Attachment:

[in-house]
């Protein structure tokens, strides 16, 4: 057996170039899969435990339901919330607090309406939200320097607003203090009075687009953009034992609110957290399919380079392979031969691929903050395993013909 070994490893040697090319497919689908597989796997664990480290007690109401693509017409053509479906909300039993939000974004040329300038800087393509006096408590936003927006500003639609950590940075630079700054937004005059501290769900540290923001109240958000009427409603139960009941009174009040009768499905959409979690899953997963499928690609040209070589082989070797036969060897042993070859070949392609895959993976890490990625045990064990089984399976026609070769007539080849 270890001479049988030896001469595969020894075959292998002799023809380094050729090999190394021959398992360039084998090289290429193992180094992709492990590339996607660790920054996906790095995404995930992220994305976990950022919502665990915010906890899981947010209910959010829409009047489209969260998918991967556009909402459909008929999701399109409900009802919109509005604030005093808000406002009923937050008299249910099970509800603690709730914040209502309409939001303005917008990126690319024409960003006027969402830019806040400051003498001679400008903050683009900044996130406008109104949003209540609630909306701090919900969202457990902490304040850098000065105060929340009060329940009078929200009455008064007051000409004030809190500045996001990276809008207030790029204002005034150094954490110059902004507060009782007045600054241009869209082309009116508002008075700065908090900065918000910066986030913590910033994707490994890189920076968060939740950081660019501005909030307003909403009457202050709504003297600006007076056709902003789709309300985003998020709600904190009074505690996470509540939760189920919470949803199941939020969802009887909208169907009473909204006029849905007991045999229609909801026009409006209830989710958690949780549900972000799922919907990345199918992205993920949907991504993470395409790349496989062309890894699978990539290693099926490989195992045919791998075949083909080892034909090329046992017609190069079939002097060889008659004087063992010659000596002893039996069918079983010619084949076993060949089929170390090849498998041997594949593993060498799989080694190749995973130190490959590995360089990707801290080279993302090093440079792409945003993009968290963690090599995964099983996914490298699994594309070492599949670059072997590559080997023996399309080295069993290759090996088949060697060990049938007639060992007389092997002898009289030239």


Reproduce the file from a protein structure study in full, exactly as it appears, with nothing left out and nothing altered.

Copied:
[in-house]
């Protein structure tokens, strides 16, 4: 057996170039899969435990339901919330607090309406939200320097607003203090009075687009953009034992609110957290399919380079392979031969691929903050395993013909 070994490893040697090319497919689908597989796997664990480290007690109401693509017409053509479906909300039993939000974004040329300038800087393509006096408590936003927006500003639609950590940075630079700054937004005059501290769900540290923001109240958000009427409603139960009941009174009040009768499905959409979690899953997963499928690609040209070589082989070797036969060897042993070859070949392609895959993976890490990625045990064990089984399976026609070769007539080849 270890001479049988030896001469595969020894075959292998002799023809380094050729090999190394021959398992360039084998090289290429193992180094992709492990590339996607660790920054996906790095995404995930992220994305976990950022919502665990915010906890899981947010209910959010829409009047489209969260998918991967556009909402459909008929999701399109409900009802919109509005604030005093808000406002009923937050008299249910099970509800603690709730914040209502309409939001303005917008990126690319024409960003006027969402830019806040400051003498001679400008903050683009900044996130406008109104949003209540609630909306701090919900969202457990902490304040850098000065105060929340009060329940009078929200009455008064007051000409004030809190500045996001990276809008207030790029204002005034150094954490110059902004507060009782007045600054241009869209082309009116508002008075700065908090900065918000910066986030913590910033994707490994890189920076968060939740950081660019501005909030307003909403009457202050709504003297600006007076056709902003789709309300985003998020709600904190009074505690996470509540939760189920919470949803199941939020969802009887909208169907009473909204006029849905007991045999229609909801026009409006209830989710958690949780549900972000799922919907990345199918992205993920949907991504993470395409790349496989062309890894699978990539290693099926490989195992045919791998075949083909080892034909090329046992017609190069079939002097060889008659004087063992010659000596002893039996069918079983010619084949076993060949089929170390090849498998041997594949593993060498799989080694190749995973130190490959590995360089990707801290080279993302090093440079792409945003993009968290963690090599995964099983996914490298699994594309070492599949670059072997590559080997023996399309080295069993290759090996088949060697060990049938007639060992007389092997002898009289030239």